AUSA 2008:  Developments in the Defense Industry

AUSA 2008: Developments in the Defense Industry


The Association of the United States Army held its annual meeting on October 6-8 in the Walter E. Washington Convention Center, Washington DC.  As one of the premier showcases demonstrating developments in the defense industry, more than 500 exhibitors from more than a dozen countries displayed their products and services.  Displays included cruise missiles, unmanned aerial vehicles, small and medium caliber small arms, and armored vehicles.  Small Arms Defense Journal was present to report on new products and advances within the defense community.

ATK showcased a new medium caliber system utilizing a redesigned 20mm, 25mm, and 30mm weapons system.  Designed in two parts, the weapon mount has been designated the PAWS – the Palletized Autonomous Weapons System.  As a self contained and fully autonomous weapons system, the PAWS system provides the user the capability to aim and fire virtually any small and medium caliber weapon.

As a roll on/roll off system, the PAWS can be fully palletized for air delivery.  Set up time from crate to running system testing is reportedly less than 10 minutes.  Designed from off-the-shelf components, the platform can be easily installed in a variety of platforms.  Representatives of ATK indicate that due to the light weight, the PAWS system can be utilized within a light truck, Unmanned Aerial Vehicle (UAV), light boat, or rotary aircraft.

The ATK LW25 Bushmaster mounted on the PAWS weapon mount. Weighing 68 pounds (without the mount) the LW25 Bushmaster is capable of being utilized in light trucks, rotary wing aircraft, or an unmanned aerial vehicle (UAV).

Use of the system was extremely easy.  A joy stick controls elevation, traverse, and fire controls, while a LCD display provides an aiming point and view of the target.  The system is electrically powered, and capable of using batteries or a variety of external power sources.

In conjunction with the PAWS weapon mount, ATK has redesigned the 25mm Bushmaster chain gun.  Designated the LW25 Bushmaster, the system is a compact and lightweight system based upon the successful Bushmaster family of chain guns.  Weighing 68 pounds (unloaded) or 94 pounds with available soft mount and fire control unit, the LW25 has a reported cyclic rate of 250 rounds per minute.  In addition, ATK representatives report that the system has a Mean Rounds Between Stoppages (MRBS) in excess of 35,000 rounds, providing an extremely reliable system.

New 25x59mm ammunition designed for the LW25 Bushmaster. From left to right: High Explosive Incendiary (HEI), High Explosive Dual Purpose (HEDP), Programmable Air Burst Munition (PABM) and Training/Practice (TP).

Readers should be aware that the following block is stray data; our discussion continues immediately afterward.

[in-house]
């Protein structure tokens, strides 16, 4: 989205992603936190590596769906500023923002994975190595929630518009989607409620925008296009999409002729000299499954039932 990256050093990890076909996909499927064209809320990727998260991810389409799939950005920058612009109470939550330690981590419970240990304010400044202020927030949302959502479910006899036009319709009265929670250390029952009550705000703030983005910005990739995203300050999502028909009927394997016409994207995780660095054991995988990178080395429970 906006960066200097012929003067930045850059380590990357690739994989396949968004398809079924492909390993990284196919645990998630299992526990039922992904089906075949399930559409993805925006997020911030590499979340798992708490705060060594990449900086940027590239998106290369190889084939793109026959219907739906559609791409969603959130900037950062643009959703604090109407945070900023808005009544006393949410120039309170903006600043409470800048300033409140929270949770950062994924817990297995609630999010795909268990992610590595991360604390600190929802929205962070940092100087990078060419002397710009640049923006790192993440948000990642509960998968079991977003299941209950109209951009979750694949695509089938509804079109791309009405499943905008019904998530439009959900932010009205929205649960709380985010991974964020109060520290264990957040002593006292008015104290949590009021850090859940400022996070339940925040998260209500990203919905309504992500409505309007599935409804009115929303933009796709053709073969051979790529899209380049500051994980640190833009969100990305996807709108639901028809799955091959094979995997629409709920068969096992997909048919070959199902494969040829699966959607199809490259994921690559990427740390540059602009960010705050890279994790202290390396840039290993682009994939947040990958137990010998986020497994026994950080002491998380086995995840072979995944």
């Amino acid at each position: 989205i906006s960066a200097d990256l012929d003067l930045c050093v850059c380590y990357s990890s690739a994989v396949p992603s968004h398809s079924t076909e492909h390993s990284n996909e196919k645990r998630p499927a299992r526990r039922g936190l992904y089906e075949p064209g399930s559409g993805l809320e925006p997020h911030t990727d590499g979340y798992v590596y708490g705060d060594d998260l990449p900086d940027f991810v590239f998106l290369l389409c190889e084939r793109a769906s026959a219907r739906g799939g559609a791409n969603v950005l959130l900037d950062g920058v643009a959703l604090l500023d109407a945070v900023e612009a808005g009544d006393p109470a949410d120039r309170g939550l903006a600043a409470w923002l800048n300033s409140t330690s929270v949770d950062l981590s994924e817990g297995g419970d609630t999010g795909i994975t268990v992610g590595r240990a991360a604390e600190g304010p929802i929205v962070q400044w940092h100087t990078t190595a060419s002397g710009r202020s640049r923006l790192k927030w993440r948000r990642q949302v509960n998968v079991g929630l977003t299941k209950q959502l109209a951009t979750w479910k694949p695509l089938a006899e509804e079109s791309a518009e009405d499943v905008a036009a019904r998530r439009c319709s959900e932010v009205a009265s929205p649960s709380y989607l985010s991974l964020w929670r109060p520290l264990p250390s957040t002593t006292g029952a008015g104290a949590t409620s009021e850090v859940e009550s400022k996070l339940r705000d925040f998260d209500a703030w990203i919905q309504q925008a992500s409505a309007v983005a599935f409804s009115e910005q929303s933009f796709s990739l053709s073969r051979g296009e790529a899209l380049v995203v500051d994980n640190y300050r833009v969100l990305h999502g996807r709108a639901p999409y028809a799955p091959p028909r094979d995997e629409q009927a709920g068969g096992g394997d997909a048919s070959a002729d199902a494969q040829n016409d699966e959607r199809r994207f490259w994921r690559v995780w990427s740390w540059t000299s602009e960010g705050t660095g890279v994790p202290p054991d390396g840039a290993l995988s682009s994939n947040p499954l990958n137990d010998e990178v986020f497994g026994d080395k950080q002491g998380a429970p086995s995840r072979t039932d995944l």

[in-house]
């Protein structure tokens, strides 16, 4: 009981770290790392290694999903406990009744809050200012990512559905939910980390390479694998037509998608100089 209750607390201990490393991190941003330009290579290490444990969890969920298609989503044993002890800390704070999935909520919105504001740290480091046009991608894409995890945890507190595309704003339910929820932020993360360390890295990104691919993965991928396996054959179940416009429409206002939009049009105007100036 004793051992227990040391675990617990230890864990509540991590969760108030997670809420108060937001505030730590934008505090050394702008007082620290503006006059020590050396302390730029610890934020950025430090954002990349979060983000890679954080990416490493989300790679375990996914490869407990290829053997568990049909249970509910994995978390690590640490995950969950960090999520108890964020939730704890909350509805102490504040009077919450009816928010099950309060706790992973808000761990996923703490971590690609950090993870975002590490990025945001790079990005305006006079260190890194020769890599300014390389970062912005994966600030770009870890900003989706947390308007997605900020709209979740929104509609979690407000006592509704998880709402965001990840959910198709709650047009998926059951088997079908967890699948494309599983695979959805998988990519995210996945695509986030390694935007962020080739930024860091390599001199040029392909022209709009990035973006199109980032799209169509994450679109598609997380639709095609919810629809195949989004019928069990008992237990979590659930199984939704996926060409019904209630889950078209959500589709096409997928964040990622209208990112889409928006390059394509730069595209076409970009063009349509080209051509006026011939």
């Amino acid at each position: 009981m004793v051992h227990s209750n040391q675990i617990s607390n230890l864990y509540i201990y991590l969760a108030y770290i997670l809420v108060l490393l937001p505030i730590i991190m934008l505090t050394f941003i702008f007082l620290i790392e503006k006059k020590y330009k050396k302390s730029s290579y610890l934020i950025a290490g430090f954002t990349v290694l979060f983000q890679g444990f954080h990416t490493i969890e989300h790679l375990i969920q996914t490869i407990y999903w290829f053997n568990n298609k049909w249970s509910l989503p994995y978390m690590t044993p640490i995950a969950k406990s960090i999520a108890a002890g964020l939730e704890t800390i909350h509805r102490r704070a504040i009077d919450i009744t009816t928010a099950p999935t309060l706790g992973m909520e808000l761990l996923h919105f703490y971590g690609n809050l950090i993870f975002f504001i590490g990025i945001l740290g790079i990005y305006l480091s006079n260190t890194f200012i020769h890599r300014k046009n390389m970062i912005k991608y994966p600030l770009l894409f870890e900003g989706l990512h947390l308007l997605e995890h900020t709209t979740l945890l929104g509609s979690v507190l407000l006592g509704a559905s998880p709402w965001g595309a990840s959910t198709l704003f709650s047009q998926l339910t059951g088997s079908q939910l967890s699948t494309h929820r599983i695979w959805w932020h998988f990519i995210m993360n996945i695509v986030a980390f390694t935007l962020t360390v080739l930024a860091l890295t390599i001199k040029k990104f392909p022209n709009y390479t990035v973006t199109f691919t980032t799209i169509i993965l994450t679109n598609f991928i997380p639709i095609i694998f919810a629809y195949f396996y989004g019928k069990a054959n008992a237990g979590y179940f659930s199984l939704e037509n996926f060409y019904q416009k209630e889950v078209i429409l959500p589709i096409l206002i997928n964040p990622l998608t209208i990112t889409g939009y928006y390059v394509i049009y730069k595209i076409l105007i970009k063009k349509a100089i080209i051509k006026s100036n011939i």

The LW25 Bushmaster utilizes five newly designed 25mm cartridges: HEI (High Explosive Incendiary), HEDP (High Explosive Dual Purpose), PABM (Programmable Air Burst Munition), Shotshell, and TP (Training Practice).  The new cartridges measure 25x59mm.  ATK reports that the LW25 Bushmaster is ideal for applications that are currently limited to gas-operated guns.  ATK representatives pointed out that the system is lighter than the  M2HB, M240, and Mk19 machine guns, while providing increased lethality.

The Programmable Air Burst Munition is reportedly a remnant of the OICW program, complete with point detonating fuze and programmable airburst capability.  As evidence that old projects never die, the OICW project is alive and well at ATK, and has now been designated the Individual Airburst Weapon System (IAWS).  Designed to engage targets at 300 meters, the system has a maximum effective range of 500 meters.  Similar to the OICW, the IAWS utilizes five types of ammunition: thermobaric, flechette, training, high-explosive airburst, and non-lethal.

Heckler and Koch
Heckler and Koch revealed a new blank firing adaptor intended for the M16 family of weapons.  Intended to be used as a compete system comprised of a magazine and muzzle device, the blank firing adaptor is intended to prevent the use of live ammunition.  The length of the magazine is reduced, to prevent users from loading ball ammunition.  Instead, only blank ammunition (which is typically shorter in length than live ammunition) may be loaded within the special magazine.

In the event that ball ammunition is forced into the magazine, a maximum of three live rounds will fit within the magazine.  Attempts to load more than three live rounds will result in the rounds binding and jamming within the magazine.  If live rounds are loaded within the magazine and fired through the weapon, the blank firing adaptor attached at the muzzle is capable of stopping a maximum of three live rounds.

The system is reportedly under test and evaluation by the U.S. Marine Corps.  An HK representative indicated that the system is not currently in production, and would not be produced unless a significant order was placed by a branch of the military.